Changing market conditions and newly instituted price-cap regulation give electric utilities a greater disincentive for demand-side management (DSM), according to the Maine Public Utilities...
"fewer synergies." What does that mean? John Barr, managing director of Barr Devlin Associates, noted that the gas industry was born already divided into its three basic groups: producers, pipelines, and LDCs. Neither group appears especially eager to sell its business. The synergies lie on the vertically integrated electric side, which most observers now see as comprising several distinct businesses that might function more effectively as independent concerns.
Branko Terzic, president of Yankee Energy, appears to agree: "The major impediment to LDC mergers is the lack of opportunity for operational savings." At the same time, Terzic suggests that gas executives have underestimated the marketing benefits that might come from combining the "many small LDCs." But regulators can get in the way. Says Terzic, "Two utilities getting together to talk merger is like three people getting together to make a baby."
"For those of you who predicted 'no change' in the Holding Company Act (PUHCA), well, you've lost your bet." That comment came from William C. Weeden, associate director of the Securities and Exchange Commission (SEC). As is customary when a government official speaks in public on agency business, Weeden carefully admonished his audience that his remarks did not represent SEC policy. Nevertheless, Weeden revealed that the SEC was reviewing its options and was trying to get the word out, especially after the release of its "Concept Paper" on PUHCA last summer. (The deadline for comments was February 6.)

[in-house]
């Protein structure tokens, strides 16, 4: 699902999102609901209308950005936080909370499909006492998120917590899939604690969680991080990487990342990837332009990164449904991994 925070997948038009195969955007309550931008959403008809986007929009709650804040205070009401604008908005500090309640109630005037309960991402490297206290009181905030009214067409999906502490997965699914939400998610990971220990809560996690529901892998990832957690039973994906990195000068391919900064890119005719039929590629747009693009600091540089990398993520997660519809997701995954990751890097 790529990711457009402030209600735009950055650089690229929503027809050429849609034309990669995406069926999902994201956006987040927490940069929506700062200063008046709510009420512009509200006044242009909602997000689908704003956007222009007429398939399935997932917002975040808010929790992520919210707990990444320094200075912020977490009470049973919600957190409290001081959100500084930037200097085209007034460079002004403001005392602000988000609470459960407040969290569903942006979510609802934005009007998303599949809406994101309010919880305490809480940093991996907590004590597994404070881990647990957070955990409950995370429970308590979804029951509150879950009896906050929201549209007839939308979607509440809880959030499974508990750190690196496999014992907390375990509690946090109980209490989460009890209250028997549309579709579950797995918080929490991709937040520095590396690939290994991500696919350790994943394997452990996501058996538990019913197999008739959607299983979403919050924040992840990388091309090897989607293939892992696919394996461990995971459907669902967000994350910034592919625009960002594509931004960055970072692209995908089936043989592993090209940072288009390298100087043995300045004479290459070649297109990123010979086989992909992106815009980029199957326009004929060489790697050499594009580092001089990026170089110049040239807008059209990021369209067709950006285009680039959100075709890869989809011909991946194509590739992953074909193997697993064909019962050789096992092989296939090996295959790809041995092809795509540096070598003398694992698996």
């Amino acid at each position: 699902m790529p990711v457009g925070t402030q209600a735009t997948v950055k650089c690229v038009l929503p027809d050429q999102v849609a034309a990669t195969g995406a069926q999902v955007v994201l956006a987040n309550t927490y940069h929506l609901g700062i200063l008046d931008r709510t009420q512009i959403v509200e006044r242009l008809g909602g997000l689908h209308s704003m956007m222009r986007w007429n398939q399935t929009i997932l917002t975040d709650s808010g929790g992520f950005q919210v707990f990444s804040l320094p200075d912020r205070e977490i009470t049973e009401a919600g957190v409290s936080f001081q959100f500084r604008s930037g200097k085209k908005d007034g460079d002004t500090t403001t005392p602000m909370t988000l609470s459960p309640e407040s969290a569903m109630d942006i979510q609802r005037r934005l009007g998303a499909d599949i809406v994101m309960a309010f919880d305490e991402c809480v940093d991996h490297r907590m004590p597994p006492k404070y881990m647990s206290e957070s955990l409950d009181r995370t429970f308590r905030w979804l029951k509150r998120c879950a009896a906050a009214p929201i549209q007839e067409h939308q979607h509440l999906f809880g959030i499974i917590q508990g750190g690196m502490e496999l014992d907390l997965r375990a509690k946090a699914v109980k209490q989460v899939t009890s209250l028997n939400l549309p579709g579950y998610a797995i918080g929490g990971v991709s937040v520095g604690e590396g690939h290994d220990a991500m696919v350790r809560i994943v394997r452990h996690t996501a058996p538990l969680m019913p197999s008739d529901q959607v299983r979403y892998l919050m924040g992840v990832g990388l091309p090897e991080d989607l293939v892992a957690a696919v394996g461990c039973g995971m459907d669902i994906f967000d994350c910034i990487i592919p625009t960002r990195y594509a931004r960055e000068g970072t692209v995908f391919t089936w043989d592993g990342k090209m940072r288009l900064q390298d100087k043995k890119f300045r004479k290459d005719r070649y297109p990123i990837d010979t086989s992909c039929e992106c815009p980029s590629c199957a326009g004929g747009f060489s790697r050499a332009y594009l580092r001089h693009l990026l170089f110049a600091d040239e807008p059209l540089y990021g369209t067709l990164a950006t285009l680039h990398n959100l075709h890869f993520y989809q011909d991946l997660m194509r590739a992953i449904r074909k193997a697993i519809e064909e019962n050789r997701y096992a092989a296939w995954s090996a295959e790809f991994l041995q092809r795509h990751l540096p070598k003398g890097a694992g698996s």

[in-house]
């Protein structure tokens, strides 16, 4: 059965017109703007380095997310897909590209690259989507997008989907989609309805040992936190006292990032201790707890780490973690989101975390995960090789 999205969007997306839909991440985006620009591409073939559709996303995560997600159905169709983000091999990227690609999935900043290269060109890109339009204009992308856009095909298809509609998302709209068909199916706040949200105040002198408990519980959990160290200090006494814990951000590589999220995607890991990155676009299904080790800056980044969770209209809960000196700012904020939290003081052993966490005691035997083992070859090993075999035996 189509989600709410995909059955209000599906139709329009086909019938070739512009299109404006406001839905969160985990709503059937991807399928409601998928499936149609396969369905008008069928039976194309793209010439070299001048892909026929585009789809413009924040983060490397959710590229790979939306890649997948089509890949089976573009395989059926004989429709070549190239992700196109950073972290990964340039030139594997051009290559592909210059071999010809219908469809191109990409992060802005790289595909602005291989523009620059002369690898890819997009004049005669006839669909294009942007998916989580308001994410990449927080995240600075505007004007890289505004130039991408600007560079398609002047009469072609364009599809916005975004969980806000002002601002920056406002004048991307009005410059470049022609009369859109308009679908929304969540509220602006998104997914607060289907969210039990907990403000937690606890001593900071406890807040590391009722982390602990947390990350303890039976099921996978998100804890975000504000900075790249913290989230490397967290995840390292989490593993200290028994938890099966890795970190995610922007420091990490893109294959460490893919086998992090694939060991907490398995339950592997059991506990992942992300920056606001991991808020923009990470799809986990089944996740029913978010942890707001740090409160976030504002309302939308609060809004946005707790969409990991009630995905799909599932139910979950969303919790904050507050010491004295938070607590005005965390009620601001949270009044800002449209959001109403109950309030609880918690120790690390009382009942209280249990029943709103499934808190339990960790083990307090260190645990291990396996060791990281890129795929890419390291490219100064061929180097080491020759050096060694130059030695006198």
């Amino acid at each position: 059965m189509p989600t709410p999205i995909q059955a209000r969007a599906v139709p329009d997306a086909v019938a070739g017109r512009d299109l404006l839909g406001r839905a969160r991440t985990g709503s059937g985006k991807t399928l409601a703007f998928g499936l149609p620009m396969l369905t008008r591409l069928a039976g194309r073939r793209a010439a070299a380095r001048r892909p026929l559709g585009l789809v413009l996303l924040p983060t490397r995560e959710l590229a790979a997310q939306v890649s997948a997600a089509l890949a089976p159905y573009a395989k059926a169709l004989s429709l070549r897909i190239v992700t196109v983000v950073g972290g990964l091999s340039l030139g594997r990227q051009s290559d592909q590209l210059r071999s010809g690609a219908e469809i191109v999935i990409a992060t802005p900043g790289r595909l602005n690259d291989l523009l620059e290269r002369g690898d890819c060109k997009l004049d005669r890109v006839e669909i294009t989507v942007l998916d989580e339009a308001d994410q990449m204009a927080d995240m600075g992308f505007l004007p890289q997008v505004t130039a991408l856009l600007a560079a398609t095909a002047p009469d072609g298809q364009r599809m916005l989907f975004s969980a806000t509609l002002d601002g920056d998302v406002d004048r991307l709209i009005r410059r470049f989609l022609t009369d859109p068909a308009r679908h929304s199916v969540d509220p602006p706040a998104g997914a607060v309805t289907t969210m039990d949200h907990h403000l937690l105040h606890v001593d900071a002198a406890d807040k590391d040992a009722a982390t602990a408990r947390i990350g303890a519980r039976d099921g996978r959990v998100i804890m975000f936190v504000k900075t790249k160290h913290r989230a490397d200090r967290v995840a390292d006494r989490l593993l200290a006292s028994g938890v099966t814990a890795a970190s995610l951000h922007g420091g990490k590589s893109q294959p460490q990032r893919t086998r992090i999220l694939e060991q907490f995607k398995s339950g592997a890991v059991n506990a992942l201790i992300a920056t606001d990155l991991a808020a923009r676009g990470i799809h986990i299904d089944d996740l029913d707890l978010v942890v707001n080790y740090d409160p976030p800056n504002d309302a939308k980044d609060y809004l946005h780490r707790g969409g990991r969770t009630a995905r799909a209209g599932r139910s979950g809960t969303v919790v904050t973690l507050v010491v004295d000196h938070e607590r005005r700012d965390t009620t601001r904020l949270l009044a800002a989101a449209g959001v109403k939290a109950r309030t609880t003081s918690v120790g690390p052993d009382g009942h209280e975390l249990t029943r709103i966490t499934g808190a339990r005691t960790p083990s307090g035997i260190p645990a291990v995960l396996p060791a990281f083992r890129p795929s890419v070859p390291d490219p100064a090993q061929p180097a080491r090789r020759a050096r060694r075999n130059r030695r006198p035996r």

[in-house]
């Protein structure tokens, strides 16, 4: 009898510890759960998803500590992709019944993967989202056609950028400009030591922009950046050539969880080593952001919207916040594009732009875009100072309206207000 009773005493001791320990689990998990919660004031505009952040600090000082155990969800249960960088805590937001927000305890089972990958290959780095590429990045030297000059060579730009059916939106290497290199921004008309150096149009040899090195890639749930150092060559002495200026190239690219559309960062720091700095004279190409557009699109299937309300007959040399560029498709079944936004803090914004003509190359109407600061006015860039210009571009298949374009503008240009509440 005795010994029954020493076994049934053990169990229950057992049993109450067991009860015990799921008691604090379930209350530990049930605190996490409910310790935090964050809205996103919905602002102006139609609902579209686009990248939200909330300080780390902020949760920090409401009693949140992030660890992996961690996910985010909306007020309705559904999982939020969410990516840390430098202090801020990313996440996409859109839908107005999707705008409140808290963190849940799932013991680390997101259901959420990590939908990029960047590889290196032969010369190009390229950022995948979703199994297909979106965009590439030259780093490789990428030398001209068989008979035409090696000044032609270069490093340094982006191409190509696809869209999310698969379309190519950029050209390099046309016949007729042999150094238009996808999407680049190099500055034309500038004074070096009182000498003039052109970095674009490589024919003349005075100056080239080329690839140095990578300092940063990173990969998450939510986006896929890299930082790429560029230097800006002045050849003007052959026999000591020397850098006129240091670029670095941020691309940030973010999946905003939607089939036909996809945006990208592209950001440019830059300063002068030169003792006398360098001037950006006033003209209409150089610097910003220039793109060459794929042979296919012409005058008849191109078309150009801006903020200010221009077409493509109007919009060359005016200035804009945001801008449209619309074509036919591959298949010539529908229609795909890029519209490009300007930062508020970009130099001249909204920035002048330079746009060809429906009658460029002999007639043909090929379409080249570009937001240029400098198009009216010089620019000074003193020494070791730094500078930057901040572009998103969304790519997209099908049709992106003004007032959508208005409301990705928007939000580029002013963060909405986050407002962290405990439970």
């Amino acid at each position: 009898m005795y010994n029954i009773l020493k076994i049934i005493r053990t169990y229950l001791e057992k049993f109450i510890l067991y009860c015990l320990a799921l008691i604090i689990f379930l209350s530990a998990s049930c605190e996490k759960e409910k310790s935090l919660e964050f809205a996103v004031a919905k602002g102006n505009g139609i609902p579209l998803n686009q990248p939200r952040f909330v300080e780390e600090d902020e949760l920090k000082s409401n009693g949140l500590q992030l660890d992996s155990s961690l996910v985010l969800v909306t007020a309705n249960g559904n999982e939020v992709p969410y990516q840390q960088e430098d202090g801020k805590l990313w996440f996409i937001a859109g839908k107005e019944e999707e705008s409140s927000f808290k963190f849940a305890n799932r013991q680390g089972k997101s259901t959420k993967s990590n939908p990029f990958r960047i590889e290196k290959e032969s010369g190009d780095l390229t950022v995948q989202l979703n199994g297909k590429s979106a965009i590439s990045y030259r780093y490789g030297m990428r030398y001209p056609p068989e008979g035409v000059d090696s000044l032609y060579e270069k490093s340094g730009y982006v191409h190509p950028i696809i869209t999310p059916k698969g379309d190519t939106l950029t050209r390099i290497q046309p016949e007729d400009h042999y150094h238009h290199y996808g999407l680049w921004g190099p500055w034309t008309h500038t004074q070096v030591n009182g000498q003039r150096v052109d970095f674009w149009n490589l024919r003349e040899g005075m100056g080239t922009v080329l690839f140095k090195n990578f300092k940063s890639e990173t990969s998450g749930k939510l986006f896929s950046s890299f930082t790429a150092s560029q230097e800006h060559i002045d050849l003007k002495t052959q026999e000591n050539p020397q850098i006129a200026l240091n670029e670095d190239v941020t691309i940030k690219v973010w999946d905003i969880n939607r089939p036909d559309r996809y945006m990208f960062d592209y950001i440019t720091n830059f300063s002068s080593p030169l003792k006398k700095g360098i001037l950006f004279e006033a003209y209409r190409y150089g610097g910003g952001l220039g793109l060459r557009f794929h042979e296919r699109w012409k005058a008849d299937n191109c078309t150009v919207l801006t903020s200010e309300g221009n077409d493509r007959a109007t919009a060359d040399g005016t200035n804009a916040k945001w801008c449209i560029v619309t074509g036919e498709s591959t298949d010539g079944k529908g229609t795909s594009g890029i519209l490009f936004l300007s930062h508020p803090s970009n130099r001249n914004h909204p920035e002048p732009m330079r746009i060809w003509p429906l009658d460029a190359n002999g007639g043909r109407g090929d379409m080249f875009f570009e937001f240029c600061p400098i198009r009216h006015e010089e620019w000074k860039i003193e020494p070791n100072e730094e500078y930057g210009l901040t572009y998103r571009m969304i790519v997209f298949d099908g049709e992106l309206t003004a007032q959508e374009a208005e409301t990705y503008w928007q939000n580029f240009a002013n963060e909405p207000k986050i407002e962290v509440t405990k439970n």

After all, PUHCA is premised on a vertically integrated electric industry, with "natural" service territories that never cross state boundaries. That view vanished a long time ago. What about regional transmission groups? What about power marketers? PUHCA obviously stands in the way of these developments, just as it inhibits merger activity. As long as Congress doesn't repeal the Act entirely, the SEC will certainly change the way it interprets PUHCA, says Weeden. As evidence of that, Weeden pointed to a recent SEC order involving Georgia Power Co. and investment in the mobile telecommunications business.
If PUHCA is in play, what will the deals look like? Attorney William Baker, from Reid & Priest, noted that the New Orleans City Council (which acts in many ways like the 51st state utility commission) has already issued a resolution opposing PUHCA repeal. And one state commission, says Baker, has proposed to make PUHCA repeal conditional on forcing a certain mandatory holding company structure (presumably to maintain some degree of regulatory control). Baker favors PUHCA reform, but not if it will lead to the creation of 50 state "mini-PUHCAs." Baker speculated that independent power might want to trade PUHCA repeal for assurances on PURPA (the Public Utility Regulatory Policies Act). He observed that ELCON (The Electricity Consumers Resource Council) reportedly doesn't favor PUHCA repeal, but might trade for retail wheeling legislation.
Weeden noted that recent telephone calls placed to the SEC appear to indicate a rising interest in the formation of registered holding companies. (Also of note: The new telecommunications legislation recently proposed in the Republican Congress would offer an exemption to registered holding companies that enter the telecommunications